The issue of wrenching you into upgrading to Window 10, and the fact that it siphons data without the option to keep the OS from doing so brings out the conspiracy theorist in me. Is it really only a theory? Honestly, why would an international giant like Microsoft spend months of manpower and resources developing Windows 10, then thank you for taking it for free? Make no mistake of it, nothing is free.

Enough diatribe over my peeves with Microsoft and Windows. The main focus of this article is to explain how you can learn to run Linux, a free and opensource operating system that does not unwantingly collect data, allows the freedom to let you decide when and what to upgrade. For me, I have many issues with both Microsoft and Apple as far as their business ethics, and I simply don’t support them by giving either of them my hard-earned money.

All that being said, now is the time where I tell you how to run a distribution of Linux on your Windows machine without the need to dual-boot. The way you can do this is to run your distribution of Linux, inside a virtual machine, with your current installation of Windows as a host, and Linux inside the virtual machine as a guest. It’s very easy to do this, will cost you not so much as one cent, and will allow you to safely practice using Linux without damaging your Windows installation. Rather than post a buch of written steps with snapshots, it will simply be easier to watch the video I post below, and pause them as needed while you follow along. I only wish it could have been like that for me the first time I performed this ritual.

First, I’ll tell you what you need for software, and where to get it. Then I’ll put up a video, which is clear and well produced. Nothing you do here will screw up the current state of your PC, even if you make a mistake, which you wont, it’s that easy.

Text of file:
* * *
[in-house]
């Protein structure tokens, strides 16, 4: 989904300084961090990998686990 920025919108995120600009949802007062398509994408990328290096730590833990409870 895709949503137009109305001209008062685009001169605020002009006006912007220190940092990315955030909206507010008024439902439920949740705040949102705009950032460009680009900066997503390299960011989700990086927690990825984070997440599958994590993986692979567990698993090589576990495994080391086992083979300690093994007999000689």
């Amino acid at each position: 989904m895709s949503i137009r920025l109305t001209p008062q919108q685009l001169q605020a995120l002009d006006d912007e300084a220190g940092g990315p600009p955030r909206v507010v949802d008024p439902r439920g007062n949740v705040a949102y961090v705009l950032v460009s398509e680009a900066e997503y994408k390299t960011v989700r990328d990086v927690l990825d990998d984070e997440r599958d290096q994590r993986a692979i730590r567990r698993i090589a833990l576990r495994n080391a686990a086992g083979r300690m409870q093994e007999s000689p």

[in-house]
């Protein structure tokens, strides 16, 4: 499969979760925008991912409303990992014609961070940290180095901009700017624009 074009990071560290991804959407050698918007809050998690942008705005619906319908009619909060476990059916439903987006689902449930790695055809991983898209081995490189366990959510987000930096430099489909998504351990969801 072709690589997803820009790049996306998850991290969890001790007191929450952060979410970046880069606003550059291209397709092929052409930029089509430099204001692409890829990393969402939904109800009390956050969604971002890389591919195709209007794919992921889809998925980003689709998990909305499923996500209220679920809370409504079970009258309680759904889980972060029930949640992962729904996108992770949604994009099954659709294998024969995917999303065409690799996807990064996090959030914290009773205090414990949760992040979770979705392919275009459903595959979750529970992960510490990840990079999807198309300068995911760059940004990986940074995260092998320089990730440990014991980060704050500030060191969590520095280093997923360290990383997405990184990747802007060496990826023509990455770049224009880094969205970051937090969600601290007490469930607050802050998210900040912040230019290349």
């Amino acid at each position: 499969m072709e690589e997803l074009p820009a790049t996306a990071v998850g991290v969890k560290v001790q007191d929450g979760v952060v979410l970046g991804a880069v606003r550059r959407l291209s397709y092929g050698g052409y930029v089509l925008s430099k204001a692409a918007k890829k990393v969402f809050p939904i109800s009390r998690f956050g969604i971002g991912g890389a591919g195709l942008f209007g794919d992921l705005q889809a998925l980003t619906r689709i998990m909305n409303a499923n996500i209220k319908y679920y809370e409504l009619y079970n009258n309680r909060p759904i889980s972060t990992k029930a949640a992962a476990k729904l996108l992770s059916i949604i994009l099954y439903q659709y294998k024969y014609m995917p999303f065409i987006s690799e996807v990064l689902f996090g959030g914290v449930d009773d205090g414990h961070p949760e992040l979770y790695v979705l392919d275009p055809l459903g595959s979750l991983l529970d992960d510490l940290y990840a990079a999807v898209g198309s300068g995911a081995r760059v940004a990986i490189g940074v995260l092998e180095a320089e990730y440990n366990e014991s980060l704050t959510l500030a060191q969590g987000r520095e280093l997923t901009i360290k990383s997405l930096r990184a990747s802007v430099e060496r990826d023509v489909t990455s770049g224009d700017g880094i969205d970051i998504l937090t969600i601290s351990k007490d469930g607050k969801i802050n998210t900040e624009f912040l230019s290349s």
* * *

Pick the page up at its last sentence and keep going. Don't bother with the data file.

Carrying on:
You will need the following softwares. You will want to create a folder someplace other than on your desktop fro these (it’s better that you do).

  1. Debian Linux 8.4 Gnome Live iso for 32-bit processor for 64-bit processor
  2. Oracle VirtualBox 5.x (works for both 32-bit and 64-bit processors)

If you want to know why I advise and prefer Debian, you can look why here.

If you want to know more about VirtualBox before you download it, you can have a look here.


Here is the video that will take you step by step through the entire simple process. I advise to watch it first, then again while you perform the procedure yourself, pausing the video when needed.

That’s all there is to it. Now that you have Debian running in a virtual machine on your Windows desktop, you can take whatever time you need to become familiar with it. Use it and learn it at your own pace. It’s not nearly as difficult as many people believe. These days you don’t really even ‘need’ to use the terminal if you don’t want to. After you become fluent enough, you can be done with Windows for good, and install Linux as your main operating system. From there, you can built a truly bullet-proof system which will allow you to reasonably avoid any and all surveillance, something you simply can not achieve under the Windows operating system.

One Comment

  1. Pingback: Tutorial: Installing VirtualBox on Windows | simply Luculent

Leave a Reply

Your email address will not be published. Required fields are marked *